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Lui
May 22nd, 2012, 08:15 AM
I occasionally use paddles, fins, pull buoy, kick board(a lot) and other stuff depending on my work out plan(which I usually get from this site).
I often read that some swimmers say NOT to use gear.

What's your take?

smontanaro
May 22nd, 2012, 09:35 AM
I used to use paddles. Then I lost them and never replaced them. A couple years ago I began to have shoulder issues. I see no reason in my current state to use paddles again. I have zoomers but don't use them all that much (more if my shoulders are sore). Board on occasion. Pull buoy, yes, but still less than I used to before shoulder issues. (I used to love my pull buoy.)

mlabresh
May 22nd, 2012, 11:19 AM
I have all the toys too. I use them quite a bit - I use the kick board in every work out, the pull buoy in probably 90% of them, paddles or gloves in most work outs, and fins in maybe half of them.

I only use my fins if I have a really long kick set or if the workout issued call for them (our coach provides work outs at practice). I use the kick board and pull buoy/paddles in warm ups but only in main sets if listed.

Allen Stark
May 22nd, 2012, 12:09 PM
I don't use paddles or a kickboard because of "twitchy"shoulders.I use fins a lot to work my legs harder,take the strain off my shoulders and for BR pull dolphin kick drills.I use a Finis snorkel a lot to work on body position,for kicking and for when my neck hurts:cane:.

Lui
May 22nd, 2012, 04:40 PM
I use fins a lot to work my legs harder,

What fins do you use? I have these short Zoomer type fins from Speedo which I rarely use. I used to swim at a pool where National swimmers trained and they had these larger type fins http://www.swimoutlet.com/product_p/23058.htm?color=12816.
I hardly use paddles, occasionally a pull buoy or just hold my feet still but I more or less use my kick board each time.

orca1946
May 22nd, 2012, 06:17 PM
I switch from med. to small paddles depending how my shoulders feel.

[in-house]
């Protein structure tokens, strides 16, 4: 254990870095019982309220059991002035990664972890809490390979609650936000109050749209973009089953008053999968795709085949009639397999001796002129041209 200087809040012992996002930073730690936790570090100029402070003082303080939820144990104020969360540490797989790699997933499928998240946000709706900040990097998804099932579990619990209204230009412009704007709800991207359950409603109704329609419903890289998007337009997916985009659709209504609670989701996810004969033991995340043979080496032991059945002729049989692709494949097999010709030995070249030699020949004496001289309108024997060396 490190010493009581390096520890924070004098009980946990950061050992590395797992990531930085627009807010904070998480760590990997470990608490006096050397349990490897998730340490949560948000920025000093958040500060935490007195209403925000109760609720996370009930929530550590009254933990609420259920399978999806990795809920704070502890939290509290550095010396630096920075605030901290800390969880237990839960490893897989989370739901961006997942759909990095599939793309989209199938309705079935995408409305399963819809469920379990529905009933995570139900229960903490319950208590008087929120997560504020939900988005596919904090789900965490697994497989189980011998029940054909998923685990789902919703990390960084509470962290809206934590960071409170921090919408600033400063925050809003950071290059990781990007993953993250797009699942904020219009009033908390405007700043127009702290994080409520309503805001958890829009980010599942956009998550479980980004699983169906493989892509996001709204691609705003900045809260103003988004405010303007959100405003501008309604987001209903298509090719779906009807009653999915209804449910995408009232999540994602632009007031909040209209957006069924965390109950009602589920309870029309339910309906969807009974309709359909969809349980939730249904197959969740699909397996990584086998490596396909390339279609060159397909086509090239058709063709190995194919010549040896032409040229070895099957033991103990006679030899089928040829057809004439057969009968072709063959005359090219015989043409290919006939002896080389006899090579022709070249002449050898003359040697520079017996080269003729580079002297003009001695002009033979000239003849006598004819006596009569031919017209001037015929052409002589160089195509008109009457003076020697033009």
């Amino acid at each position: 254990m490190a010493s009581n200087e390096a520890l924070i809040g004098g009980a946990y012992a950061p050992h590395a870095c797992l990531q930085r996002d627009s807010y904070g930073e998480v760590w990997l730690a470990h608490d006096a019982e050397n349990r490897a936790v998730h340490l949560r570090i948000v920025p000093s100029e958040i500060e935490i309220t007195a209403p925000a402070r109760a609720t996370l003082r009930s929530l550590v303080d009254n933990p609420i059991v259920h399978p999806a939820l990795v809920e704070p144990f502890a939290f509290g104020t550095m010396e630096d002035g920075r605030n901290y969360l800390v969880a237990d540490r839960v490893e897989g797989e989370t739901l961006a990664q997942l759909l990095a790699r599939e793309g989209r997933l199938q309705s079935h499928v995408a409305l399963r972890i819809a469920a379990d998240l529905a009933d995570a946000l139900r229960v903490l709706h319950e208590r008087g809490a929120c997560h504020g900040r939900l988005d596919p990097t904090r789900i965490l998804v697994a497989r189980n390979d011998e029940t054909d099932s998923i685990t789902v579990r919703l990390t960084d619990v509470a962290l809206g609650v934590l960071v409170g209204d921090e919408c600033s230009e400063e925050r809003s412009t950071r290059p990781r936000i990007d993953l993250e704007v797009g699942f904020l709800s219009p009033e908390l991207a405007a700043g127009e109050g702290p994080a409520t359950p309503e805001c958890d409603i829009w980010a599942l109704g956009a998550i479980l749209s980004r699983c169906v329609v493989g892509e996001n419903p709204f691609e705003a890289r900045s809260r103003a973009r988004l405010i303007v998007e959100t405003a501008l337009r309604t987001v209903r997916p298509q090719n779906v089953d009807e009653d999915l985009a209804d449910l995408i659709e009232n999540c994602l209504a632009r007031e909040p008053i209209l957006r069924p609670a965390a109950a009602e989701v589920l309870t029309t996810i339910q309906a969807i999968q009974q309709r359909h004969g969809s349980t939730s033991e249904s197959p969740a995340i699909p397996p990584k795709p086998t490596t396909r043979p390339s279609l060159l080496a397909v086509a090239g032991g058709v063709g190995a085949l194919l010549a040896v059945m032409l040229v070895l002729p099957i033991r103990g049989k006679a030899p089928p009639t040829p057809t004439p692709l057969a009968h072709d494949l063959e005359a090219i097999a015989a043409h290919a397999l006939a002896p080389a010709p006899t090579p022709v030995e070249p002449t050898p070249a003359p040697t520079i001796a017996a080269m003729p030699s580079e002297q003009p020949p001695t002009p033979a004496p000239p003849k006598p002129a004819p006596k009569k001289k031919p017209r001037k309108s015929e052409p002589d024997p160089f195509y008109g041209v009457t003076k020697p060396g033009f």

Allen Stark
May 22nd, 2012, 08:48 PM
What fins do you use? I have these short Zoomer type fins from Speedo which I rarely use. I used to swim at a pool where National swimmers trained and they had these larger type fins http://www.swimoutlet.com/product_p/23058.htm?color=12816.
I hardly use paddles, occasionally a pull buoy or just hold my feet still but I more or less use my kick board each time.

I found the Sporti fins to be too soft.I use http://www.swimoutlet.com/product_p/3825.htm?color=210 .I like longer fins because they help me keep better timing for BR pull/dolphin kick.

aquageek
May 23rd, 2012, 08:28 AM
The basic problem with toys is that they aren't used correctly. Too often people slap on the buoy/paddles/fins when they get tired.

iroger
May 24th, 2012, 12:54 PM
HI
I recently moved to Brazil and I am training exclusively in an outdoor non heated swimming pool. Summers are great but fall and winter get rather cold. I am rather skinny and intolerant of cold water. It makes the training miserable (everyday at 6 AM) and I can't wait to get out of the pool after 45 minutes swim. I also do open ocean swim but do not go out often and only do so when the water is warmer. I finally decided to buy a wetsuit for training in the swim pool but feel unsure of what to buy. I own a wetsuit for surfing and it is great for warmth but unpracticle for swimming (too stiff and too warm for training) . I would like to spend max 200 US$ for the wetsuit or swim skin. Water temperature must be around 18-20 Celsius (which is daily temperature at this time of year) but haven't measured specifically. Help anyone ? Would a vest do the job, should I buy a fulllenght wetsuit? will it last in the swim pool ?
Thanks
Isabelle

SwimmeringEar
August 26th, 2012, 11:26 PM
Hey Iroger. I'm not training for anything besides just getting exercise and having fun. I constantly use flippers, gloves, etc. in the pool but I do focus on making sure I keep proper form too.

I've been to lap pools I swear are quite colder than they should be so I just use a shorty (short arms/legs) wetsuit. Your water sounds colder or at the limit of what a short wetsuit (they're usually about 2-2.5mm thick) can work well in. My best guess is you either will want a shorty (if you are typically hotter and don't want to feel restricted a bit) or you will want a full suit that's 3mm/2mm (3mm in the body and 2mm at the arms / legs).

Just make sure you rinse your suit out in fresh water afterward and lay it flat to dry and it should last. A shorty you can get for about US$60-80 and a full suit is about $100-120. I would not bother with really expensive suits, you just want something made right + fits you. If you have a local dive shop it might help to ask them, but a little shopping and reading some reviews should help. My own personal opinion, I would get something that seems durable/stitched well and isn't expensive so when it breaks in a few years you can just get a new one or repair it with wetsuit glue. I know Cressi has some good suits that people use in the pool constantly for dive classes so those will hold up--they really all should. The only problem the chlorine should cause in addition to the kind of use you'd see in scuba diving is fading of the lycra. I think you'll at least get your money's worth out of it.